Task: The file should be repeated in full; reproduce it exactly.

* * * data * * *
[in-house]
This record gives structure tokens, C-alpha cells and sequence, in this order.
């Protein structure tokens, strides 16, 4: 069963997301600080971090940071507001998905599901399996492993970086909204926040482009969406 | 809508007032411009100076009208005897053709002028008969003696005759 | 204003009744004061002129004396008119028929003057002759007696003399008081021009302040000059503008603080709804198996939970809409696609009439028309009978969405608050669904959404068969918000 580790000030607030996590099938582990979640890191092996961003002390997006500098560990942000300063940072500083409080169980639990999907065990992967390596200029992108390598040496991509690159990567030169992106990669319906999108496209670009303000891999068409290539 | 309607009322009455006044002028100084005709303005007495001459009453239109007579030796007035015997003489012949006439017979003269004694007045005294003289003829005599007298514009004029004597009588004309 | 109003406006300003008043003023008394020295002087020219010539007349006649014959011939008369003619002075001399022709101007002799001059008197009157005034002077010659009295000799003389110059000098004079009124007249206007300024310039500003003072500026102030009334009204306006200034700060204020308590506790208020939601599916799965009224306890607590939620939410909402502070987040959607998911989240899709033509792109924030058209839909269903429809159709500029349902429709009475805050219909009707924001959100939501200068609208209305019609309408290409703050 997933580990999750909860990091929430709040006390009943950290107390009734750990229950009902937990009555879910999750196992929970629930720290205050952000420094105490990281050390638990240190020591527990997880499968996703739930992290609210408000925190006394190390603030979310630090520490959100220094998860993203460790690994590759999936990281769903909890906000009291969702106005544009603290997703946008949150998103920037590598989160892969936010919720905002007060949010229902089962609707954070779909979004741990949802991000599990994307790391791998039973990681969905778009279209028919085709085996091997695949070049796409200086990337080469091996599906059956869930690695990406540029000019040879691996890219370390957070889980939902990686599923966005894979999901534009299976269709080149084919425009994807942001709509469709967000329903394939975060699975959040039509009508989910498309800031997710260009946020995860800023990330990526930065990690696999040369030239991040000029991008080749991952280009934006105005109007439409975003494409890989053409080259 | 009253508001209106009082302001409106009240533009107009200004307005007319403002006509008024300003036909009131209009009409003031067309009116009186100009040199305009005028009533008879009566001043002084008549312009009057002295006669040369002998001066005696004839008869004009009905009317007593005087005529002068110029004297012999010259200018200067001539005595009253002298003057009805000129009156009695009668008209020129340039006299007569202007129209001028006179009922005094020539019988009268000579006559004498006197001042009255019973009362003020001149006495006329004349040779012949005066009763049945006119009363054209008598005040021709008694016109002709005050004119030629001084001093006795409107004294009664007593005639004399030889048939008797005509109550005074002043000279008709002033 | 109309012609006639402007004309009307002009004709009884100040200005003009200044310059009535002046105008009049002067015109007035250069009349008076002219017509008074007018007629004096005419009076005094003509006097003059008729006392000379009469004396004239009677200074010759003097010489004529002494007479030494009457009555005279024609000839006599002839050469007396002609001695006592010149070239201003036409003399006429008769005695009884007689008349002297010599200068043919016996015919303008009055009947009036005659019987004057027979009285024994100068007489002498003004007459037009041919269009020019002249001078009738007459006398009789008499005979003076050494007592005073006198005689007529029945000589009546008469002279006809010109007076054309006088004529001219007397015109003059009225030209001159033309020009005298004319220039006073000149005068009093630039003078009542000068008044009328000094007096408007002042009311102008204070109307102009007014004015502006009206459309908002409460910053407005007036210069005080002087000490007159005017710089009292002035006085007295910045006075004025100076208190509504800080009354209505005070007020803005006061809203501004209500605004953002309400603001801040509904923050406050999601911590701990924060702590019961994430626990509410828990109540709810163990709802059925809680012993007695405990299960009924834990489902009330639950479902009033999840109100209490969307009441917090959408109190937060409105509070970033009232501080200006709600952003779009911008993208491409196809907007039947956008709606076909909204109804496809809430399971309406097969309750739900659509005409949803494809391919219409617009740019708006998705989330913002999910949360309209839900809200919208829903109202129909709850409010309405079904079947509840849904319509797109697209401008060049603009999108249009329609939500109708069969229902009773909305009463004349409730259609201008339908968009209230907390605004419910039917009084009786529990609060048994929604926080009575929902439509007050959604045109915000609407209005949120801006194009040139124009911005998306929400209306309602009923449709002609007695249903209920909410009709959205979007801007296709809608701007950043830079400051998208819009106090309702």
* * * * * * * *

[in-house]
This record gives structure tokens, C-alpha cells and sequence, in this order.
């Protein structure tokens, strides 16, 4: 069963997301600080971090940071507001998905599901399996492993970086909204926040482009969406 | 809508007032411009100076009208005897053709002028008969003696005759 | 204003009744004061002129004396008119028929003057002759007696003399008081021009302040000059503008603080709804198996939970809409696609009439028309009978969405608050669904959404068969918000 580790000030607030996590099938582990979640890191092996961003002390997006500098560990942000300063940072500083409080169980639990999907065990992967390596200029992108390598040496991509690159990567030169992106990669319906999108496209670009303000891999068409290539 | 309607009322009455006044002028100084005709303005007495001459009453239109007579030796007035015997003489012949006439017979003269004694007045005294003289003829005599007298514009004029004597009588004309 | 109003406006300003008043003023008394020295002087020219010539007349006649014959011939008369003619002075001399022709101007002799001059008197009157005034002077010659009295000799003389110059000098004079009124007249206007300024310039500003003072500026102030009334009204306006200034700060204020308590506790208020939601599916799965009224306890607590939620939410909402502070987040959607998911989240899709033509792109924030058209839909269903429809159709500029349902429709009475805050219909009707924001959100939501200068609208209305019609309408290409703050 997933580990999750909860990091929430709040006390009943950290107390009734750990229950009902937990009555879910999750196992929970629930720290205050952000420094105490990281050390638990240190020591527990997880499968996703739930992290609210408000925190006394190390603030979310630090520490959100220094998860993203460790690994590759999936990281769903909890906000009291969702106005544009603290997703946008949150998103920037590598989160892969936010919720905002007060949010229902089962609707954070779909979004741990949802991000599990994307790391791998039973990681969905778009279209028919085709085996091997695949070049796409200086990337080469091996599906059956869930690695990406540029000019040879691996890219370390957070889980939902990686599923966005894979999901534009299976269709080149084919425009994807942001709509469709967000329903394939975060699975959040039509009508989910498309800031997710260009946020995860800023990330990526930065990690696999040369030239991040000029991008080749991952280009934006105005109007439409975003494409890989053409080259 | 009253508001209106009082302001409106009240533009107009200004307005007319403002006509008024300003036909009131209009009409003031067309009116009186100009040199305009005028009533008879009566001043002084008549312009009057002295006669040369002998001066005696004839008869004009009905009317007593005087005529002068110029004297012999010259200018200067001539005595009253002298003057009805000129009156009695009668008209020129340039006299007569202007129209001028006179009922005094020539019988009268000579006559004498006197001042009255019973009362003020001149006495006329004349040779012949005066009763049945006119009363054209008598005040021709008694016109002709005050004119030629001084001093006795409107004294009664007593005639004399030889048939008797005509109550005074002043000279008709002033 | 109309012609006639402007004309009307002009004709009884100040200005003009200044310059009535002046105008009049002067015109007035250069009349008076002219017509008074007018007629004096005419009076005094003509006097003059008729006392000379009469004396004239009677200074010759003097010489004529002494007479030494009457009555005279024609000839006599002839050469007396002609001695006592010149070239201003036409003399006429008769005695009884007689008349002297010599200068043919016996015919303008009055009947009036005659019987004057027979009285024994100068007489002498003004007459037009041919269009020019002249001078009738007459006398009789008499005979003076050494007592005073006198005689007529029945000589009546008469002279006809010109007076054309006088004529001219007397015109003059009225030209001159033309020009005298004319220039006073000149005068009093630039003078009542000068008044009328000094007096408007002042009311102008204070109307102009007014004015502006009206459309908002409460910053407005007036210069005080002087000490007159005017710089009292002035006085007295910045006075004025100076208190509504800080009354209505005070007020803005006061809203501004209500605004953002309400603001801040509904923050406050999601911590701990924060702590019961994430626990509410828990109540709810163990709802059925809680012993007695405990299960009924834990489902009330639950479902009033999840109100209490969307009441917090959408109190937060409105509070970033009232501080200006709600952003779009911008993208491409196809907007039947956008709606076909909204109804496809809430399971309406097969309750739900659509005409949803494809391919219409617009740019708006998705989330913002999910949360309209839900809200919208829903109202129909709850409010309405079904079947509840849904319509797109697209401008060049603009999108249009329609939500109708069969229902009773909305009463004349409730259609201008339908968009209230907390605004419910039917009084009786529990609060048994929604926080009575929902439509007050959604045109915000609407209005949120801006194009040139124009911005998306929400209306309602009923449709002609007695249903209920909410009709959205979007801007296709809608701007950043830079400051998208819009106090309702």